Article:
No detailed studies have been conducted on the spatial distribution of sediment characteristics within Nyanza Gulf of Lake Victoria, especially after the invasion of water hyacinth. Accordingly, a rapid, inexpensive method was used to determine the spatial sediment organic matter variations, expressed as loss on ignition (LOI). Surficial sediments were collected during different survey periods from about thirty-two sampling sites between 1994 and 2012, in order to characterize the sediments. Although the deeper (>40 m) depositional areas are located in the open lake, visual observations indicate that most of the offshore sediments consist of muddy deposits, plus significant shell remains, with a more sandy type of sediments located in some areas off the inflowing river mouths. The surficial sediments were characterized by a relatively high water content, with over 89% of the samples containing water contents greater than 75%. The sediment organic matter contents from the 2012 survey were more variable, ranging from 1.90% to 33.47%. The sediment organic carbon contents varied spatially, although there were no significant variations between the different sampling periods. Evaluating the SOM at different heating durations at a constant temperature (550 °C) and a very high temperatures (950 °C) did not identify any significant differences. High primary production and greater settling in the deeper areas contribute to the nature of sediments deposited, also being reflected in the relatively high OC contents. Spatially, it is thought that detritus from water hyacinth and terrestrial external loads are important sources of organic matter deposited on the lake bottom within the gulf and may support its growth because of enrichment of nutrient elements. The importance of sediments in adsorption of contaminant substances and influencing geochemical processes within the lake is also emphasized. © 2016 John Wiley & Sons Australia, Ltd

Otwoma L.M.,Kenya Marine and Fisheries Research Institute | Kochzius M.,Vrije Universiteit Brussel
PLoS ONE | Year: 2016

The coral reef sea star Linckia laevigata is common on shallow water coral reefs of the Indo-West Pacific. Its large geographic distribution and comprehensive data from previous studies makes it suitable to examine genetic differentiation and connectivity over large geographical scales. Based on partial sequences of the mitochondrial cytochrome oxidase I (COI) gene this study investigates the genetic population structure and connectivity of L. laevigata in the Western Indian Ocean (WIO) and compares it to previous studies in the Indo-Malay-Philippines Archipelago (IMPA). A total of 138 samples were collected from nine locations in the WIO. AMOVA revealed a low but significant ÖST -value of 0.024 for the WIO populations. In the hierarchical AMOVA, the following grouping rejected the hypothesis of panmixia: (1) Kenya (Watamu, Mombasa, Diani) and Tanzanian Island populations (Misali and Jambiani) and (2) the rest of the WIO sites (mainland Tanzania and Madagascar; ÖCT = 0.03). The genetic population structure was stronger and more significant (ÖST = 0.13) in the comparative analysis of WIO and IMPA populations. Three clades were identified in the haplotype network. The strong genetic differentiation (ÖCT = 0.199, P < 0.001) suggests that Indo-West Pacific populations of L. laevigata can be grouped into four biogeographic regions: (1) WIO (2) Eastern Indian Ocean (3) IMPA and (4) Western Pacific. The findings of this study support the existence of a genetic break in the Indo-West Pacific consistent with the effect of lowered sea level during the Pleistocene, which limited gene flow between the Pacific and Indian Ocean. © 2016 Otwoma, Kochzius. This is an open access article distributed under the terms of the Creative Commons Attribution License, which permits unrestricted use, distribution, and reproduction in any medium, provided the original author and source are credited.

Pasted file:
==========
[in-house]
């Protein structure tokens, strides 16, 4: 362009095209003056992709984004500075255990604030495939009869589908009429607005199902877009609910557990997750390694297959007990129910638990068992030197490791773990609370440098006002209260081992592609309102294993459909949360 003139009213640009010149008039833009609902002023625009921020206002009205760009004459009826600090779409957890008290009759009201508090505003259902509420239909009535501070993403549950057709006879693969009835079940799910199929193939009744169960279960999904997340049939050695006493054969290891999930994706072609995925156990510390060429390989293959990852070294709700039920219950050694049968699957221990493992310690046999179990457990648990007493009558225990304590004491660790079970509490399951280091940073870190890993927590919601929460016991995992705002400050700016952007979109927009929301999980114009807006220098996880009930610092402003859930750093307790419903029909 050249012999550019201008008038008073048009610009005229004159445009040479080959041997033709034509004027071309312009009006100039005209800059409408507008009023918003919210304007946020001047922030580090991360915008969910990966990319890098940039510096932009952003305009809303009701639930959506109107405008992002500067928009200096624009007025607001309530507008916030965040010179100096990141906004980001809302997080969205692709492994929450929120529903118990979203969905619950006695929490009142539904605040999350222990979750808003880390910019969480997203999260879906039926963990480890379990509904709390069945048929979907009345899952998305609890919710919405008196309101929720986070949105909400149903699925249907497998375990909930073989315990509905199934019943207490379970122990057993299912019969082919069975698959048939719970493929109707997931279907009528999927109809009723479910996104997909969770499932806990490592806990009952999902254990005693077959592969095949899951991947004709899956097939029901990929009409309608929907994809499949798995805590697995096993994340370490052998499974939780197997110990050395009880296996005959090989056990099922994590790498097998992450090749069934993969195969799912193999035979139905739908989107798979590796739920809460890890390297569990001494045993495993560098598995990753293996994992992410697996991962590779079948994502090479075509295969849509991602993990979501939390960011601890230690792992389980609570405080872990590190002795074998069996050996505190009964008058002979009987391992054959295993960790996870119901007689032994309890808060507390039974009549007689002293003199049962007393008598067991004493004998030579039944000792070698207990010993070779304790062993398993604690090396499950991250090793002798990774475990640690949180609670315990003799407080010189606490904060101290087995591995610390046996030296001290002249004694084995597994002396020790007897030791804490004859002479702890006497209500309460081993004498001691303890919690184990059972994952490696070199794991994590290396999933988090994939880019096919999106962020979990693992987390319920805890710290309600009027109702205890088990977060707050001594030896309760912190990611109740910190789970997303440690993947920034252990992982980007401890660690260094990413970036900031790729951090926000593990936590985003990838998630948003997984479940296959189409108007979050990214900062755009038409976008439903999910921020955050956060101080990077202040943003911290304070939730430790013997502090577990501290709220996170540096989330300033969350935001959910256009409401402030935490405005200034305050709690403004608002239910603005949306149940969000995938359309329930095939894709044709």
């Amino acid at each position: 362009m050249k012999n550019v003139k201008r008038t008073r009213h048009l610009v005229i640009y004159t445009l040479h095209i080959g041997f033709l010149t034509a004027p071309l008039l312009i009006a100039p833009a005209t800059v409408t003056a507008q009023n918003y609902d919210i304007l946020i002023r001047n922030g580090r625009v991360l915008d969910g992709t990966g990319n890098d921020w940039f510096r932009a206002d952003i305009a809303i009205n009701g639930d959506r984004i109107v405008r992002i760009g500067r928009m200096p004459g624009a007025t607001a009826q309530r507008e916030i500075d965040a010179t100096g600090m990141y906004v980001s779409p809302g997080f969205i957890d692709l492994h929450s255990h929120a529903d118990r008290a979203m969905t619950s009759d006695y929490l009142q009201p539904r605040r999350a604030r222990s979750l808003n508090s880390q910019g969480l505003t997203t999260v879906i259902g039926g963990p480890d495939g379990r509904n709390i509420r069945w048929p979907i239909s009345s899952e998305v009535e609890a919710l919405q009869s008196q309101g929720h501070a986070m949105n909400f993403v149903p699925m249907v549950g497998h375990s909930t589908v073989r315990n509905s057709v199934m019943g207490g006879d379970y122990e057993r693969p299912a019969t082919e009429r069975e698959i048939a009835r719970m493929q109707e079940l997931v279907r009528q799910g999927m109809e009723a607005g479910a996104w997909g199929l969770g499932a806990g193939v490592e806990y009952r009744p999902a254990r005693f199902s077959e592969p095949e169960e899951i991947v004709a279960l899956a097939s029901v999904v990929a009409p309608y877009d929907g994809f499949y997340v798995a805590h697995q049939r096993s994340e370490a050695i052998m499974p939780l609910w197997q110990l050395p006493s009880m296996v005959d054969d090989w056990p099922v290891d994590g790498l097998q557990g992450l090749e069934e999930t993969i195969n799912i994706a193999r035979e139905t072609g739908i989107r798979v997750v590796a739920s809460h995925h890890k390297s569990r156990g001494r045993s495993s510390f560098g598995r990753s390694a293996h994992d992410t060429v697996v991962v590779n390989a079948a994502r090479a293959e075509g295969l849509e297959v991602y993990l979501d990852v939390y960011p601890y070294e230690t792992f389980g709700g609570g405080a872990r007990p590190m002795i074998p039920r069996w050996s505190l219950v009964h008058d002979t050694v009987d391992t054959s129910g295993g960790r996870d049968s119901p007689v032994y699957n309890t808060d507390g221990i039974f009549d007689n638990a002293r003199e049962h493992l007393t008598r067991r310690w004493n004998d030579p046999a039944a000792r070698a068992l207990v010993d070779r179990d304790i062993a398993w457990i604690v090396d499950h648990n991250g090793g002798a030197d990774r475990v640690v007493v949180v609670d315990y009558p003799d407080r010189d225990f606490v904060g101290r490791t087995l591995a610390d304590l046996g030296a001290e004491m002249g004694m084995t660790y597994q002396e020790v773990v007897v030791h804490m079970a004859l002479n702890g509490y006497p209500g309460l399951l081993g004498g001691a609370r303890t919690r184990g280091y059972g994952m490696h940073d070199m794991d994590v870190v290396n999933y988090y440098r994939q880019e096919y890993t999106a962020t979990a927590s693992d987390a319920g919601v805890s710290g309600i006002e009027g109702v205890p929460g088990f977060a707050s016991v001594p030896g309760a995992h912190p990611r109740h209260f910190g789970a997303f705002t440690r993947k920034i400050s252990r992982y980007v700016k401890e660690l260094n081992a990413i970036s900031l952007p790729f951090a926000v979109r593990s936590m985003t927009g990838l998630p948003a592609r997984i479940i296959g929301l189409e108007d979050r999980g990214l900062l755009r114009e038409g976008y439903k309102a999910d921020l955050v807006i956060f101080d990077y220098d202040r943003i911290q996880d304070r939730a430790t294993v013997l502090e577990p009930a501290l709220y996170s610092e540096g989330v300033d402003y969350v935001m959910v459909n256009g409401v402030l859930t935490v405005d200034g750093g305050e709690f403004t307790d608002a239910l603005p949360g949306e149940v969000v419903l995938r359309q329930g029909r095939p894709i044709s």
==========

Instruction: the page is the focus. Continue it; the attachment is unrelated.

Mbaru E.K.,Coral Reef Conservation Project | Mbaru E.K.,Kenya Marine and Fisheries Research Institute | McClanahan T.R.,Wildlife Conservation Society
Fisheries Research | Year: 2013

There is increasing effort to develop fishing methods that increase sustainability of the fishery and reduce bycatch without sacrificing the incomes of fishers. Consequently, we explored the use of modified African basket traps (experimental traps) retrofitted with 4. cm. ×. 30. cm escape gaps and compared their catches with those from unmodified traps lacking these gaps (controls). Studies were undertaken in a heavily fished Kenyan coral reef lagoon dominated by sand, seagrass, and coral reef. Of the 1202 fish captured, we distinguished 64 species from 23 families with significant differences in catch composition between the two trap types. Among the bycatch, numbers of butterflyfish and other low value species were reduced in the experimental traps. Overall, at the trap level, there were no significant differences in terms of mean length, weight and value of the target species. Nevertheless, fish captured in experimental traps were 31% longer and 55% heavier and a decline in the capture of low value species accounted for the lack of difference at the whole trap level. Due to a strong size-price relationship in this fishery, there was a 25% increase in the economic value of the gated compared to control traps. © 2013 Elsevier B.V.

Okuku E.O.,Kenya Marine and Fisheries Research Institute | Okuku E.O.,Catholic University of Leuven | Peter H.K.,Tanzania Fisheries Research Institute
International Journal of Environmental Research | Year: 2012

The study aimed to come up with a list of specific macroalgae species, which could be used to biomonitor specific metal elements in the coastal waters of East Africa. Water extraction, EDTA, aqua regia extraction and optimized BCR 3-step sequential extracts were used to mimic bioavailable metals under various environmental conditions. The results indicated that Ulva lactuca could be used as a biomonitor to predict BCR 3-step sequential bioavailable Al, Cd, Co, Fe, Mn, Zn and Ni whereas Sargassum species could be used as a biomonitor for BCR 3-step sequential bioavailable Co, Cu, Fe, Mn and Zn. In Sargassum spp. only Co showed significant correlation with concentration in sediment's aqua regia extracted metals whereas in Ulva lactuca only Al, Co, Cu and Fe showed significant correlation with total metals extracted through aqua regia procedure. This study therefore recommends the use of Ulva lactuca and Sargassum for biomonitoring of Al, Cd, Co, Fe, Mn, Zn, Ni and Co, Cu, Fe, Mn, Zn respectively. The study recommends the use of labile fraction of BCR sequential extraction for screening of macroalgae to be used for heavy metal pollution monitoring in East Africa region.

Loading Kenya Marine and Fisheries Research Institute collaborators
Loading Kenya Marine and Fisheries Research Institute collaborators